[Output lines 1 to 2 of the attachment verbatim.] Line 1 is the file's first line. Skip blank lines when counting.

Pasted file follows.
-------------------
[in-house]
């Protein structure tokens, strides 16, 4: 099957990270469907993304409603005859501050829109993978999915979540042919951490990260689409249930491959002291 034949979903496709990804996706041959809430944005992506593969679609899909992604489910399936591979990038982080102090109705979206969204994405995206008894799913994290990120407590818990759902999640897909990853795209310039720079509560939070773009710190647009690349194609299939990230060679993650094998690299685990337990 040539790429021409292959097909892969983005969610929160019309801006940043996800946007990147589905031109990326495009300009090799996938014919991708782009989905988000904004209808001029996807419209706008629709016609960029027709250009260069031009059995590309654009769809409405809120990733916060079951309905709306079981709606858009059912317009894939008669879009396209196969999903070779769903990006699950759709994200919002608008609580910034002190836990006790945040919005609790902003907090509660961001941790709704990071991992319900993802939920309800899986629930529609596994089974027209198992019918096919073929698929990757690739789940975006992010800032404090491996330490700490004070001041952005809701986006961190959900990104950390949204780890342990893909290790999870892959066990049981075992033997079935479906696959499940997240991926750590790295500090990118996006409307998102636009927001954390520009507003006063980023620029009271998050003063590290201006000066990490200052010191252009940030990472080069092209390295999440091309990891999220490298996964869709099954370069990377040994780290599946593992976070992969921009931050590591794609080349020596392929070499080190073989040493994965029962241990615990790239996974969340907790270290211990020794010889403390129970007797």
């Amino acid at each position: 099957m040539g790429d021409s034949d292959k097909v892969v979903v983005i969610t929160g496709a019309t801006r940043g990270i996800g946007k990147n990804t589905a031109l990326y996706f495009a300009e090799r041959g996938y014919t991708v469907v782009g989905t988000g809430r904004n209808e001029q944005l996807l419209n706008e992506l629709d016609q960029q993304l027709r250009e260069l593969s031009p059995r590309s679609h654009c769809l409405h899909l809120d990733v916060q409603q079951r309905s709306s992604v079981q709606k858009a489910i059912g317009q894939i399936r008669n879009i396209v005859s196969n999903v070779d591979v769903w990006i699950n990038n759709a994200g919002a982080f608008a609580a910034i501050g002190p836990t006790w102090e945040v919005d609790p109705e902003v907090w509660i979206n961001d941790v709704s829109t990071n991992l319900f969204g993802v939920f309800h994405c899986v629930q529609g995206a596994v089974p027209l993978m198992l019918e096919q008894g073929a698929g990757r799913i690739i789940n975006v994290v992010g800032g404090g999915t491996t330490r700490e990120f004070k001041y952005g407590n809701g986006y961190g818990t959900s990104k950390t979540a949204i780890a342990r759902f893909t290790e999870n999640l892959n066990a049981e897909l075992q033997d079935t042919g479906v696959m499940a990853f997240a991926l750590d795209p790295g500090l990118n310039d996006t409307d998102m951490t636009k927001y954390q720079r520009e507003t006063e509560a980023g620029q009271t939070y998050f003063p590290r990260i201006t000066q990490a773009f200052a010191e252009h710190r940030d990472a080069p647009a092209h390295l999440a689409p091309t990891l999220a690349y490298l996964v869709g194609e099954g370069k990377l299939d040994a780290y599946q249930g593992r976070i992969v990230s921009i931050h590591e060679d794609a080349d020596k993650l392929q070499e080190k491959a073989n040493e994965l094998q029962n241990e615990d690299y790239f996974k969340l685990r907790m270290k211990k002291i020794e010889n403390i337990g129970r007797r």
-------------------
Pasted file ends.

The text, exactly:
[in-house]
């Protein structure tokens, strides 16, 4: 099957990270469907993304409603005859501050829109993978999915979540042919951490990260689409249930491959002291 034949979903496709990804996706041959809430944005992506593969679609899909992604489910399936591979990038982080102090109705979206969204994405995206008894799913994290990120407590818990759902999640897909990853795209310039720079509560939070773009710190647009690349194609299939990230060679993650094998690299685990337990 040539790429021409292959097909892969983005969610929160019309801006940043996800946007990147589905031109990326495009300009090799996938014919991708782009989905988000904004209808001029996807419209706008629709016609960029027709250009260069031009059995590309654009769809409405809120990733916060079951309905709306079981709606858009059912317009894939008669879009396209196969999903070779769903990006699950759709994200919002608008609580910034002190836990006790945040919005609790902003907090509660961001941790709704990071991992319900993802939920309800899986629930529609596994089974027209198992019918096919073929698929990757690739789940975006992010800032404090491996330490700490004070001041952005809701986006961190959900990104950390949204780890342990893909290790999870892959066990049981075992033997079935479906696959499940997240991926750590790295500090990118996006409307998102636009927001954390520009507003006063980023620029009271998050003063590290201006000066990490200052010191252009940030990472080069092209390295999440091309990891999220490298996964869709099954370069990377040994780290599946593992976070992969921009931050590591794609080349020596392929070499080190073989040493994965029962241990615990790239996974969340907790270290211990020794010889403390129970007797």